• You see shitty florid carpets, I see an affordable home for a FHB and his family. Kinda flips everything we read about unaffordable housing in Melbourne on its head doesn’t it? Hmmmmm, interesting.

        Note: Carpet can be replaced.

      • Yes Mav, Turnitup is right. This has been your first comment in years! I disagree with. Otherwise, I do enjoy reading your posts.

      • Looks more like boomer parents than boomer.

        After consulting my map to find out where it is located it does appear a far distance from the CBD.

        $320K is not as much as some but it is hardly a bargain having regard to the condition of the house and the location.

        20 year loan

        $32K deposit
        $288,000 loan
        9% interest rates (yes I know that we all believe that interest rates can never ever go up again but they can and 9% is a reasonable conservative worst case)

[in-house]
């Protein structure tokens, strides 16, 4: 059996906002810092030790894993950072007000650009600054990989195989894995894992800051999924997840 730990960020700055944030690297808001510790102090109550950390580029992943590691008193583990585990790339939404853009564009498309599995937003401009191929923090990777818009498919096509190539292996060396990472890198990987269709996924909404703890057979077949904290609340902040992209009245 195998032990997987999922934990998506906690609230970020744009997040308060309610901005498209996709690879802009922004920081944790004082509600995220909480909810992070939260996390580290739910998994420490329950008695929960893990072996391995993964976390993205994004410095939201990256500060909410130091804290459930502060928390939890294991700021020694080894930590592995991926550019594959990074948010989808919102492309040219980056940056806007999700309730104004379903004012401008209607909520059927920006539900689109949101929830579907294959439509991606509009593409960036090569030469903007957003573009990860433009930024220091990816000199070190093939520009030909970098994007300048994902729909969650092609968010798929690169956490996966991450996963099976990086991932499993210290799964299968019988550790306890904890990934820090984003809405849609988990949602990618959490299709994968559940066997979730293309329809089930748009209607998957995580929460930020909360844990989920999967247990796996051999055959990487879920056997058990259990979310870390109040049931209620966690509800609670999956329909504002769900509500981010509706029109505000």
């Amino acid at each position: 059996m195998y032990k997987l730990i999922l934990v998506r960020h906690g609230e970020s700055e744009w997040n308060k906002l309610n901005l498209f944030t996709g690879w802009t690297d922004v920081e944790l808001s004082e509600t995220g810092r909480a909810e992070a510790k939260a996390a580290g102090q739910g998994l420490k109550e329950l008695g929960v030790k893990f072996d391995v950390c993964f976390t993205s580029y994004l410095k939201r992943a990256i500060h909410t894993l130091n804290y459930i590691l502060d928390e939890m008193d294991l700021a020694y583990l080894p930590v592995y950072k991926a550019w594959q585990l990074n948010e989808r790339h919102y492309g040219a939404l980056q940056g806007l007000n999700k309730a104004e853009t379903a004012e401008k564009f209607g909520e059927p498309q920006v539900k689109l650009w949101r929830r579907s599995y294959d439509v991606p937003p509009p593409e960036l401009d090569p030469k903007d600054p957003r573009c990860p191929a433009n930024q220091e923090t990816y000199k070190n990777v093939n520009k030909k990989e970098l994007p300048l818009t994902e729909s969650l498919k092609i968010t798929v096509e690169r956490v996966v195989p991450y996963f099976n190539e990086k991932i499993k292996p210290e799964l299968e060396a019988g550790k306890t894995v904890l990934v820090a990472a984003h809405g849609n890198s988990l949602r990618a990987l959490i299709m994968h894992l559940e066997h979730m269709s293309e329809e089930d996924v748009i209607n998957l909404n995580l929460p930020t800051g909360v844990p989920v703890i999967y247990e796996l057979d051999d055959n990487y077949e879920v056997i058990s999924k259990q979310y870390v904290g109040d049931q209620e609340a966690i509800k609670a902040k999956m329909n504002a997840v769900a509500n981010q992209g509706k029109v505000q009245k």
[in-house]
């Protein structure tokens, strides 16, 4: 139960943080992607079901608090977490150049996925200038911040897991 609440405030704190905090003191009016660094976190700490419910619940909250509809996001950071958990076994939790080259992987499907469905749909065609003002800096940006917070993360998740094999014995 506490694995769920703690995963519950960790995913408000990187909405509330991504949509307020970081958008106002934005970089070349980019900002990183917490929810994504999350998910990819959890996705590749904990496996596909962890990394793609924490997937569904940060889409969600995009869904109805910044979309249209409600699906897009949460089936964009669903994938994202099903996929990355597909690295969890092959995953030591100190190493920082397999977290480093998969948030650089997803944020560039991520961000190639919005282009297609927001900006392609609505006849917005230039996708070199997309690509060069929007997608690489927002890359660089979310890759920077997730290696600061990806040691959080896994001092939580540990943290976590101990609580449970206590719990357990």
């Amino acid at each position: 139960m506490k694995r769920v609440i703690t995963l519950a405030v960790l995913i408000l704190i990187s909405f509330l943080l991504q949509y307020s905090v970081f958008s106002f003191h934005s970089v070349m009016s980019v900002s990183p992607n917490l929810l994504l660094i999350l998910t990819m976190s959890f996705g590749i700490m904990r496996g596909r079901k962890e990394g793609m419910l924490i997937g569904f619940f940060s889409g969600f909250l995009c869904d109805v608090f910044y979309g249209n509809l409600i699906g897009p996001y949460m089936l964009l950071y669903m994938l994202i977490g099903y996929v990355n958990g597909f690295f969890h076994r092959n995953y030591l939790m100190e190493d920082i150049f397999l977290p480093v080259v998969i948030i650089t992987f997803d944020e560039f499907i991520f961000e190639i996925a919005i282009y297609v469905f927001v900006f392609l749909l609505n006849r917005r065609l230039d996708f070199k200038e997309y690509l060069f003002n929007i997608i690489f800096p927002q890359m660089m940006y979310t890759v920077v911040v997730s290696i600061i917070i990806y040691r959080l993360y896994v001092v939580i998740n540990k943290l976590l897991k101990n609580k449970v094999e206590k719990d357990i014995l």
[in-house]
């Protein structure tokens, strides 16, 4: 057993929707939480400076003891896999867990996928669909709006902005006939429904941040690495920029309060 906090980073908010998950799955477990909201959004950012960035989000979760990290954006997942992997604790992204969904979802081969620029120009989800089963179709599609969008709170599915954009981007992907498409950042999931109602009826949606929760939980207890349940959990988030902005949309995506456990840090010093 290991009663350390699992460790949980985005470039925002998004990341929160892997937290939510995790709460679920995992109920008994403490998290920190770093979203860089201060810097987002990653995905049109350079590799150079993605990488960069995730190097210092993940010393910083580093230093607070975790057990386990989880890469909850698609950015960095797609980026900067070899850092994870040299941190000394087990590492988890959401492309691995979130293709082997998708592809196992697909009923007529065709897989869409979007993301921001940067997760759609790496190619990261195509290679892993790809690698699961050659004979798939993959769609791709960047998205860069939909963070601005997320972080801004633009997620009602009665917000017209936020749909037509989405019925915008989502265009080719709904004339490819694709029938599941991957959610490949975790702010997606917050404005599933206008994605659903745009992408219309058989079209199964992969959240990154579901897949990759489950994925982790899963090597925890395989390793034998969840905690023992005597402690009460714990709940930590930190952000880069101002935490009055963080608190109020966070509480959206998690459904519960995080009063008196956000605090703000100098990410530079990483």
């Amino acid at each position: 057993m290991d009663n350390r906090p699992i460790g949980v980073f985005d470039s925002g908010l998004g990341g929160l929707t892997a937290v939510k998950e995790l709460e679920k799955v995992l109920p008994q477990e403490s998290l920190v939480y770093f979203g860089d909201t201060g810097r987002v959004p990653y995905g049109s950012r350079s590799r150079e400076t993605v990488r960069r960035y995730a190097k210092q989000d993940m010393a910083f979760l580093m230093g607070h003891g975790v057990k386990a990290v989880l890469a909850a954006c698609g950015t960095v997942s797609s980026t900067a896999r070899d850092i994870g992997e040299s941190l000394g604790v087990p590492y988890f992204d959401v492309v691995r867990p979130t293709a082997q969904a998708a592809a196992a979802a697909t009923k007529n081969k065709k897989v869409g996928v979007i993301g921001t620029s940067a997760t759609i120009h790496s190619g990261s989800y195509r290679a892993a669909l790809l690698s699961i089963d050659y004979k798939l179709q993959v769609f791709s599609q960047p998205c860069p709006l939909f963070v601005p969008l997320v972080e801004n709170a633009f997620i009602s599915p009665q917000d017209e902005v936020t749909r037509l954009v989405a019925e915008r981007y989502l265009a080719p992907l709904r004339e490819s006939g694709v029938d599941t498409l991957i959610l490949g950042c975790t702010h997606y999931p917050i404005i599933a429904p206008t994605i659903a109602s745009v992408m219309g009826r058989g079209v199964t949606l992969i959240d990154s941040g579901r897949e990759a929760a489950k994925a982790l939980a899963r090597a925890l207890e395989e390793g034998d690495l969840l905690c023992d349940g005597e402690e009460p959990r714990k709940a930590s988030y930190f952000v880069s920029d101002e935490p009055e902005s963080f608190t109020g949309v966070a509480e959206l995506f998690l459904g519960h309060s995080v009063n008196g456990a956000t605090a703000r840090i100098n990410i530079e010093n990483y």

=$2,605 per month.

        That is a lot of money for low income earners.

        Having regard to its age and location it should not cost much more than about $150K tops. $100K for the land and $50K for the museum.

        Then you would have some happy first home owners seriously saving for a newer house or to do some major renovations.

        Not much saving will be going on for a young couple with combined income of $70-90K (assuming they both have reliable employment) after they scratch together $32K and take on a loan of $288K.

        But I suppose what price does one put on living in Melbourne in St Albans – a touch of Europe down under. As to which part of Europe I will let you choose the postcard.

        Of course compared to Sydney it is a give away price.

        That townhouse looked a better bet for the time poor young urban boho who enjoys a nice commute with plenty of reading time.

      • GunnamattaMEMBER

        Thats about the sum of it there Pfh.

        Even at 5% it would be a hefty clip off someone earning say 70K (maybe a mid range teacher)….